A key measure of profitability at banks' credit card operations plummeted last year to its lowest level in more than two decades, though these units continued to outperform the rest of the industry, according to the Federal Reserve.
The card sector's profitability is coming under pressure from federal regulations issued in December and a law enacted last month. Both are scheduled to take effect next year and will likely shrink the market — and its potential returns.
But even before the government started clamping down, mounting chargeoffs had cut the return on assets at large U.S. "credit card banks" almost in half.
"They'll still be profitable, but far less profitable than what has been enjoyed in the past," said Robert Hammer, the chairman and chief executive of the card advisory firm R.K. Hammer in Thousand Oaks, Calif. The industry continues to suffer from "the difficult economy, which is still troughing up, consumers that are wary [of spending], regulations that are really hamstringing what issuers can do. … It's going to be a tough year."
The return on assets for credit card banks declined 132 basis points from 2007, to 1.43% last year, the Fed said in a report published last week. That's the lowest figure recorded since 1986, a few years before the Fed starting sending Congress an annual report on the profitability of banks' credit card operations. (The Fed defined credit card banks as those "established primarily to issue and service credit card accounts"; observers said that likely includes the card units of larger banking companies.)
"The 2008 rate of return is very low by historic standards; well below the average rate of return of 3.03% since 1986," the report said. "Much of the decline in net earnings can be traced to deterioration in credit quality."
The historical comparison is not exact, the report noted, because the ranks of credit card issuers have expanded and contracted since 1986. (The Fed report was based on data from 18 banks established "primarily to issue and service credit card accounts" with more than $200 million each in assets. At the end of last year, the report said, those 18 banks accounted for roughly 77% of credit card balances on the books of commercial banks or in securitized pools.)
Even after last year's drop in profitability, credit cards continue to perform better than most other parts of the banking sector, according to the Fed. "Credit card earnings have been consistently higher than returns on all commercial bank activities," the report said. For all commercial banks, return on assets plummeted 137 basis points from 2007, to a paltry 0.04% last year, the report said.
Observers said higher-than-average returns are necessary for card issuers to manage the risk of these unsecured loans.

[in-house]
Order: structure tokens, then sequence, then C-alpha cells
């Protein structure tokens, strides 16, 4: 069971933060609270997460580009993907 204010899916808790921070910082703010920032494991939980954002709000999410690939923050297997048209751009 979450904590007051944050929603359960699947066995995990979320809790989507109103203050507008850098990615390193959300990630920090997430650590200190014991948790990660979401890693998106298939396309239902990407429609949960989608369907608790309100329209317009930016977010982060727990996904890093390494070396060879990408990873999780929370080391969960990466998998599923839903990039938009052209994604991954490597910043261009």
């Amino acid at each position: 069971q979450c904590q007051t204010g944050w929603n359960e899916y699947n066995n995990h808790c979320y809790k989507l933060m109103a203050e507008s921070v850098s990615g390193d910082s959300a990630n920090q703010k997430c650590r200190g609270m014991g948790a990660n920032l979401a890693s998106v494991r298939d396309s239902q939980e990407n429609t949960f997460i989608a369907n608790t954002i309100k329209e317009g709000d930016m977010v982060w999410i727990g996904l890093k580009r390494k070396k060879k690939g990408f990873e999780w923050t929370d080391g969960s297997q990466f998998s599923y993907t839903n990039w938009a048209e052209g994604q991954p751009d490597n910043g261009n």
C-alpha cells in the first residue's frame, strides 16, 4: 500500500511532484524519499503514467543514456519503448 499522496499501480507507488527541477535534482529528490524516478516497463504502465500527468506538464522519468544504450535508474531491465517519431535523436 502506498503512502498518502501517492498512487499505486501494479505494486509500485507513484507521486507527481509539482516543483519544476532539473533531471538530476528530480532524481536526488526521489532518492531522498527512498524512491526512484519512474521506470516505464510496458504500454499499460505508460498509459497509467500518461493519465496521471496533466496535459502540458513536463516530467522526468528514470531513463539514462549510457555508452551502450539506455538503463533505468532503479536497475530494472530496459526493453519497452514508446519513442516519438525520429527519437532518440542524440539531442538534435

"There's a long history of people who said, 'I'm going to do this, too,' and did it wrong, proving that there's a specialized skill set" to issuing cards, said Leigh Allen, the principal of the New York consulting firm Global Consumer Finance Advisory LLC. "The problem with most other banking products is it's far too easy for others to do, and the barrier to entry isn't there."
He pointed out that the card industry also has some flexibility in its overhead: though collections costs have risen in tandem with losses, for example, issuers have sharply cut back on direct mailings. The Fed report cited a survey by Synovate, a market research unit of Aegis Group PLC, that found direct mailings dropped to 3.8 billion in 2008, down by 1.4 billion from 2007.
Though the Fed report describes "recent regulatory actions" and "recent congressional actions," it does not forecast how they will affect the industry's returns.
Observers have predicted a negative impact, but said Monday that the sector should remain profitable — and will continue to outperform other banking products.
"While the industry is likely to be somewhat smaller and less profitable after new laws are put in place, we still believe credit cards will continue to provide one of the most lucrative returns of the asset classes within banks' portfolios," Sanjay Sakhrani, an analyst at KBW Inc.'s Keefe, Bruyette & Woods Inc., wrote to clients Monday. "From late February onward (when the guidelines of the law are implemented), we think it really comes down to where we are in the cycle as far as the extent of the impact the law will have on profitability."
He predicted that the industry could shrink as much as 20% to 30% from its peak, and estimated that its return on assets could fall by about 50 basis points. In an interview, Sakhrani said the average return on assets for the large issuers (including Citigroup Inc., Discover Financial Services and JPMorgan Chase & Co.) was closer to 2% last year than the Fed's figure. In addition, "provision levels were pretty high as issuers were building up reserves ahead of a deteriorating landscape" at the end of the year, he said. "I think that '1.43' was negatively impacted by that phenomena."
Despite ongoing losses and the new regulations, "the underpinnings of the industry are strong," he said. "You're still able to reprice, maybe not as dynamically as in the past, but there's still a fair amount of utility in the product and consumers are still going to want the product."